Not true. A very recent example would be the Foo Fighters new album. While I didnt really like it all that much its beside the point. Grohl recorded the entire thing on tape and spliced/cut all of it in a 100% analog studio. The black keys have done that for a long time as well as quite a few other rock and blues bands. It can be dont just not as cheaply as digitally. For a new band to release something in that format is probably asking to much.
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Old 05-30-2012, 11:07 PM   #188 (permalink)
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Not true. A very recent example would be the Foo Fighters new album. While I didnt really like it all that much its beside the point. Grohl recorded the entire thing on tape and spliced/cut all of it in a 100% analog studio. The black keys have done that for a long time as well as quite a few other rock and blues bands. It can be dont just not as cheaply as digitally. For a new band to release something in that format is probably asking to much.
I'll amend my statement to begin "Unless you're on the level of the Foo Fighters or something..."

At any rate the point was that computers require skill to use properly, and can be used by bands with no electronic instruments generating tones; I wasn't contending that one couldn't record without them.
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Old 05-30-2012, 11:32 PM   #189 (permalink)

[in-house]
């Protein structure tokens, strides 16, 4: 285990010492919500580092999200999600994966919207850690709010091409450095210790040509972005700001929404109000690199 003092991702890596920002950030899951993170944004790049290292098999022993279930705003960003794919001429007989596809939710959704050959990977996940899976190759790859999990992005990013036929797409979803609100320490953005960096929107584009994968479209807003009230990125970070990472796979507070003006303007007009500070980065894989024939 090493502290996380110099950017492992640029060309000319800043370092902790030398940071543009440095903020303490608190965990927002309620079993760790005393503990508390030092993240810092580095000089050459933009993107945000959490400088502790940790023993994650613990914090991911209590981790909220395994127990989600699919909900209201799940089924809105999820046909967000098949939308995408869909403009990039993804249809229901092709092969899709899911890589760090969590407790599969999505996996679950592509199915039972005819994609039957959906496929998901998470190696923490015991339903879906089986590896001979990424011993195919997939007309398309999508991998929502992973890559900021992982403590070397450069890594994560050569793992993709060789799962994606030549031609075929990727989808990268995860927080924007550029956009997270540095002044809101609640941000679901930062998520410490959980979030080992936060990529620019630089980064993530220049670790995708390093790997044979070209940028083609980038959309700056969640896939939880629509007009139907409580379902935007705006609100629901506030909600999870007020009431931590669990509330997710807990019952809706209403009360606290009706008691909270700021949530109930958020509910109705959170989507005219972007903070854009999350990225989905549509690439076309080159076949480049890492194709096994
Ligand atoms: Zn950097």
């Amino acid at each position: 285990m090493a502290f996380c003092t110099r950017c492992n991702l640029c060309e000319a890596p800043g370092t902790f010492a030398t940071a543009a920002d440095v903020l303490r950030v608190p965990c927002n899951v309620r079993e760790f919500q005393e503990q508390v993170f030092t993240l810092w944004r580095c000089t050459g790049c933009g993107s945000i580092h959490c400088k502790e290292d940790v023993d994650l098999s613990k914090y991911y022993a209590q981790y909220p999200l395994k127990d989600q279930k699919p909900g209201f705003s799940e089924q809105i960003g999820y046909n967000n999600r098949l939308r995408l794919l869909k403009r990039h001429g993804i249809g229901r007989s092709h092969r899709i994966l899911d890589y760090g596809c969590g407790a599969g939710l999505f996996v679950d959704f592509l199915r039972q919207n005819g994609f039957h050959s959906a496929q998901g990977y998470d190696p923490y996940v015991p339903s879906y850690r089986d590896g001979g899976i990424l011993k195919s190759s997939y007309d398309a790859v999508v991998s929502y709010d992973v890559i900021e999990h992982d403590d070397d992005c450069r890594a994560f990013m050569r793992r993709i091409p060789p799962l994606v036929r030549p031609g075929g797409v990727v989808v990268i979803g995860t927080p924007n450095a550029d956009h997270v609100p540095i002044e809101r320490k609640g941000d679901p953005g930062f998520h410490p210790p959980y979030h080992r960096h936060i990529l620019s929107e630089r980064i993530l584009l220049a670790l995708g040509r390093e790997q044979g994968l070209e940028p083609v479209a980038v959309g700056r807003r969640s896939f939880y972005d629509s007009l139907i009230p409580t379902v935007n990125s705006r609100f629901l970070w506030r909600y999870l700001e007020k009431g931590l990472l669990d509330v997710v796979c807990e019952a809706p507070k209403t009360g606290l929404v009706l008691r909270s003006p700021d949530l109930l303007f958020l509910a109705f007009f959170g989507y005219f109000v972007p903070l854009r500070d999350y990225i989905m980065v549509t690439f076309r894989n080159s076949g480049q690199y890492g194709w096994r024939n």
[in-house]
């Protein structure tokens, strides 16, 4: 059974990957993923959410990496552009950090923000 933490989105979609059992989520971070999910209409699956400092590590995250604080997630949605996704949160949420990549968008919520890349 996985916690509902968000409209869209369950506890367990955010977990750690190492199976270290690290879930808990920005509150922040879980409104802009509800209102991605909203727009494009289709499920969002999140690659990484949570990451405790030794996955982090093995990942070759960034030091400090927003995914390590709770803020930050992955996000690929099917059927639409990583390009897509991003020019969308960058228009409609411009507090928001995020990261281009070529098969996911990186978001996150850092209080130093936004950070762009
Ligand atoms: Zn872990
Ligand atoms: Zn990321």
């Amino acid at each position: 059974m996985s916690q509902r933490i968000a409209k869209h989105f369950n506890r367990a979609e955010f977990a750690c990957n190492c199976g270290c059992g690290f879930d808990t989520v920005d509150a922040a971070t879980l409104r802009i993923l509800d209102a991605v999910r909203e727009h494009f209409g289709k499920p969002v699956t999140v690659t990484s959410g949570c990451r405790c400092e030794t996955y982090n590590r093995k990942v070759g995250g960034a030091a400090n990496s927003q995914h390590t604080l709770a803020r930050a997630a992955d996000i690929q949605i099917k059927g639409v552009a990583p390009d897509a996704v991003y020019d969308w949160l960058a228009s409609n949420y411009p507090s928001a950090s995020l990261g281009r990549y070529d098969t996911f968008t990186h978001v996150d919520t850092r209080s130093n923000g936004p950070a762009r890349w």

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There is a huge difference between mixing/recording/mastering music with a computer and generating the music itself with a computer. A computer can't swing, or for that matter rock. Those algorithms have not been written, nor will they be.
not entirely true, i have programmed sequencers to "swing" and to "rock"

there's always the "humanization" feature, to make human-type errors
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Old 05-31-2012, 04:11 AM   #190 (permalink)
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not entirely true, i have programmed sequencers to "swing" and to "rock"

there's always the "humanization" feature, to make human-type errors
No. It's not reacting real-time with other players, which is what yields swing and rock.

It's fake.

It does not swing. It does not rock. That's not in a program. Intentionally placing "error" into a mechanica/digital generation of tones and rhythm is not what is happening with a live band.

These are subjective matters of aesthetics. No sense further arguing.